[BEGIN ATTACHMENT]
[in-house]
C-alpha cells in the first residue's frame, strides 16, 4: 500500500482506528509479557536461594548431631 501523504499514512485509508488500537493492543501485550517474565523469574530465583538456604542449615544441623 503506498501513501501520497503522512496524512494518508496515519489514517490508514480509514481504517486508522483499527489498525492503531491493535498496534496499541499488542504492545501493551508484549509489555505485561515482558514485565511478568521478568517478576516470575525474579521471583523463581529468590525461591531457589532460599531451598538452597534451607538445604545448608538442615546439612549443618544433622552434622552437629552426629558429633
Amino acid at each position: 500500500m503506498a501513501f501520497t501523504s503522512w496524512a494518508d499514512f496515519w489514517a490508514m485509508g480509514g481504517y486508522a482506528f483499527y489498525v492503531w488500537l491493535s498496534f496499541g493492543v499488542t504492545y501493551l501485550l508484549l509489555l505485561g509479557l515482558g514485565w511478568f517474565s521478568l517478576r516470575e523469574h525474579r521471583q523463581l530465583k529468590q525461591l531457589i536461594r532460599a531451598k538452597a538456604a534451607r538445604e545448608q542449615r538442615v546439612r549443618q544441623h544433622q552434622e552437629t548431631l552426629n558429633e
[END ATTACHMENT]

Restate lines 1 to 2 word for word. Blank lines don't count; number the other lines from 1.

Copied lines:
[in-house]
C-alpha cells in the first residue's frame, strides 16, 4: 500500500482506528509479557536461594548431631 501523504499514512485509508488500537493492543501485550517474565523469574530465583538456604542449615544441623 503506498501513501501520497503522512496524512494518508496515519489514517490508514480509514481504517486508522483499527489498525492503531491493535498496534496499541499488542504492545501493551508484549509489555505485561515482558514485565511478568521478568517478576516470575525474579521471583523463581529468590525461591531457589532460599531451598538452597534451607538445604545448608538442615546439612549443618544433622552434622552437629552426629558429633